Note:
The higher effectiveness rate for four-quadrant gates without presence detection does not mean that they are inherently safer than four-quadrant gates with presence detection. Four-quadrant gates with presence detection have been assigned a lower effectiveness rate because motorists may learn to delay the lowering of the exit gates by driving onto the opposing lane of traffic immediately after an opposing car has driven over the grade crossing. Since the presence detection will keep the exit gate raised, other motorists at the crossing who observe this scenario may also be tempted to take advantage of the raised exit gate by driving around the lowered entrance gates, thus increasing the potential for a crossing collision.
It should, however, be noted that there are site-specific circumstances (such as nearby highway intersections that could cause traffic to back up and stop on the grade crossing), under which the use of presence detection would be advisable. For this reason, the various effectiveness rates assigned to four-quadrant gate systems should not be the sole determining factor as to whether presence detection would be advisable. A site-specific study should be performed to determine the best application for each proposed installation. Please refer to paragraphs (f) and (g) for more information.
Required:
Four-quadrant gate systems shall conform to the standards for four-quadrant gates contained in the MUTCD and shall, in addition, comply with the following:
a. When a train is approaching, all highway approach and exit lanes on both sides of the highway-rail crossing must be spanned by gates, thus denying to the highway user the option of circumventing the conventional approach lane gates by switching into the opposing (oncoming) traffic lane in order to enter the crossing and cross the tracks.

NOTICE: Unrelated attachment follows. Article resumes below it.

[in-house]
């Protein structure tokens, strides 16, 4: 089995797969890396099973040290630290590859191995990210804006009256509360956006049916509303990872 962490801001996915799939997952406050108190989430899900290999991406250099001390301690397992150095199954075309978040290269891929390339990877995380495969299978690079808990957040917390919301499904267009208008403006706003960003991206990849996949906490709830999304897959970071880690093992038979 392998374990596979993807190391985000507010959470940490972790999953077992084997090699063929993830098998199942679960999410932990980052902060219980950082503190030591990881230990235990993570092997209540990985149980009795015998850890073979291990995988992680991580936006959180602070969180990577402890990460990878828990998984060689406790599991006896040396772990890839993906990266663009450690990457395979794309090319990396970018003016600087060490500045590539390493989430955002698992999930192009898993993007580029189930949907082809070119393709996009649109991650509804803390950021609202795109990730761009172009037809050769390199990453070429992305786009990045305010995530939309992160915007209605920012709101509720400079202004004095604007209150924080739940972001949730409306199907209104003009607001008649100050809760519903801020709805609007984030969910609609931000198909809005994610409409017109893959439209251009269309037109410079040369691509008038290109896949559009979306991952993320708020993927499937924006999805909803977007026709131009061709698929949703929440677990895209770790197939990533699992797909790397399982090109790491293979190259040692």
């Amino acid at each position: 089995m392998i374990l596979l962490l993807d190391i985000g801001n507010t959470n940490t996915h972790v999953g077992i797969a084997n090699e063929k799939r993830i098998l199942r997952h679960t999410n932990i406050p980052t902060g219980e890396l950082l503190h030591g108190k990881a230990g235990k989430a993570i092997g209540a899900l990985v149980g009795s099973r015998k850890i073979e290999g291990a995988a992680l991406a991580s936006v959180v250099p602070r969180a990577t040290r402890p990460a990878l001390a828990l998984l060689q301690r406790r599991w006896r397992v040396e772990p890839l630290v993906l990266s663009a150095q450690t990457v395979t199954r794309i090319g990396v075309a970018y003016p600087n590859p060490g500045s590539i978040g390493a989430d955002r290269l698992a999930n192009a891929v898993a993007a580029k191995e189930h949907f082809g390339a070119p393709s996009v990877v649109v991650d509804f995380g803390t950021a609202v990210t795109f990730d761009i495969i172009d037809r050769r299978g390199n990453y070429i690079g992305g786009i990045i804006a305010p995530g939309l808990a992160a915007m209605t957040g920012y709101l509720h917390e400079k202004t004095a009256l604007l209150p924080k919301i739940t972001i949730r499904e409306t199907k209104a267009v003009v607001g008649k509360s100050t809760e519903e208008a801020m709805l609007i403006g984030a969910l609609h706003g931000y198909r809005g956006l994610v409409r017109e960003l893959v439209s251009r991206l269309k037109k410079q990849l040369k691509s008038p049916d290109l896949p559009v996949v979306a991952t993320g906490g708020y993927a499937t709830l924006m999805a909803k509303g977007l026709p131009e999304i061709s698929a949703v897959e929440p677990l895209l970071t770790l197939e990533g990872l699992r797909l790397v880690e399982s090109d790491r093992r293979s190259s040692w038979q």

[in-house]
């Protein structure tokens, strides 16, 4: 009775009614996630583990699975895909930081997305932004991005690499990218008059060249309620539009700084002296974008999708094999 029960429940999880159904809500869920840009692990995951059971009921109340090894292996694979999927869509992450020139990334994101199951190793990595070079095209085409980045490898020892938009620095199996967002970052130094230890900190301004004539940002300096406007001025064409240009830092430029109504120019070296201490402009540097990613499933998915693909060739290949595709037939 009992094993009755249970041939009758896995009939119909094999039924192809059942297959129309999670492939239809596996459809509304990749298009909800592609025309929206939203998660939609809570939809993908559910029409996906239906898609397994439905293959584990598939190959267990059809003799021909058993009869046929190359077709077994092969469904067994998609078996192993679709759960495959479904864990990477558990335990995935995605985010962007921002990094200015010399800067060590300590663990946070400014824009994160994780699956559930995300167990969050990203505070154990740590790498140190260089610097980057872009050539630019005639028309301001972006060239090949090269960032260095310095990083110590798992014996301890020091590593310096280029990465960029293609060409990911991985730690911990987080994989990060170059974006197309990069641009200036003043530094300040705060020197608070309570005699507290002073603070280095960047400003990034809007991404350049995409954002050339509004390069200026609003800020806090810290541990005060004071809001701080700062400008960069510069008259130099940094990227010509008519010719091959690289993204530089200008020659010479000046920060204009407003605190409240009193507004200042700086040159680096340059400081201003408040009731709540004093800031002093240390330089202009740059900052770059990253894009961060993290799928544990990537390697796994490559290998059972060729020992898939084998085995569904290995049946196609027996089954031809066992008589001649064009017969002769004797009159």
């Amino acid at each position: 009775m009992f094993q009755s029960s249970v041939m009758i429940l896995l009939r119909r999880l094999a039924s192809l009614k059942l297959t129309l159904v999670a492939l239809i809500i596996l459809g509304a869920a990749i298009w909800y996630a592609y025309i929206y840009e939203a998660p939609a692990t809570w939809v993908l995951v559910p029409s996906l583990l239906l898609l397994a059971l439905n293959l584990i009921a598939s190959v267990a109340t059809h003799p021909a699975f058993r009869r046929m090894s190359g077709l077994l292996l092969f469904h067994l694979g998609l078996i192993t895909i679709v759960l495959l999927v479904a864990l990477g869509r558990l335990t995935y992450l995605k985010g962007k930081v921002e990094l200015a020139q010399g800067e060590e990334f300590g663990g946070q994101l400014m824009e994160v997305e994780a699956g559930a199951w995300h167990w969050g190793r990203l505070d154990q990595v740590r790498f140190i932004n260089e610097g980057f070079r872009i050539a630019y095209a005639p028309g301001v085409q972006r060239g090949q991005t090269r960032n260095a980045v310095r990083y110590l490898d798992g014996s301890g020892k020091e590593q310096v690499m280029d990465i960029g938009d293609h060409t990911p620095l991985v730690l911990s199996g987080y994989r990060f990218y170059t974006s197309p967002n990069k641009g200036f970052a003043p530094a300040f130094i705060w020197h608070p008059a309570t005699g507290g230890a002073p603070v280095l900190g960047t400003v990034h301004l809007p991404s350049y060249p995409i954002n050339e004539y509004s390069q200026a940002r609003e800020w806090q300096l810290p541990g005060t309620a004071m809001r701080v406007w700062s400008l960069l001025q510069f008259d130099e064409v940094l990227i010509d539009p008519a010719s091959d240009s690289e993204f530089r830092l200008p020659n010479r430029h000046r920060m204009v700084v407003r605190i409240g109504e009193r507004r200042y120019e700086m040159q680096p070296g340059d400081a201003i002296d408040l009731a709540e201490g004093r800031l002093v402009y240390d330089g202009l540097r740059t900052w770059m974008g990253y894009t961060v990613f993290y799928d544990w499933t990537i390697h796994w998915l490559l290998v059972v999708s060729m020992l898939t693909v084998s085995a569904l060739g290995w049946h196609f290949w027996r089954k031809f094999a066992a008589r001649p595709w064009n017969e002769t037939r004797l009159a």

b. Crossing warning systems must be activated by use of constant warning time devices unless existing conditions at the crossing would prevent the proper operation of the constant warning time devices.
c. Crossing warning systems must be equipped with power-out indicators.
Note:
Requirements b and c apply only to New Quiet Zones or New Partial Quiet Zones. Constant warning time devices and power-out indicators are not required to be added to existing warning systems in Pre-Rule Quiet Zones and Pre-Rule Partial Quiet Zones. However, if existing automatic warning device systems in Pre-Rule Quiet Zones and Pre-Rule Partial Quiet Zones are renewed, or new automatic warning device systems are installed, power-out indicators and constant warning time devices are required, unless existing conditions at the crossing would prevent the proper operation of the constant warning devices.
d. The gap between the ends of the entrance and exit gates (on the same side of the railroad tracks) when both are in the fully lowered, or down, position must be less than two feet if no median is present. If the highway approach is equipped with a median or a channelization device between the approach and exit lanes, the lowered gates must reach to within one foot of the median or channelization device, measured horizontally across the road from the end of the lowered gate to the median or channelization device or to a point over the edge of the median or channelization device. The gate and the median top or channelization device do not have to be at the same elevation.
e. “Break-away” channelization devices must be frequently monitored to replace broken elements.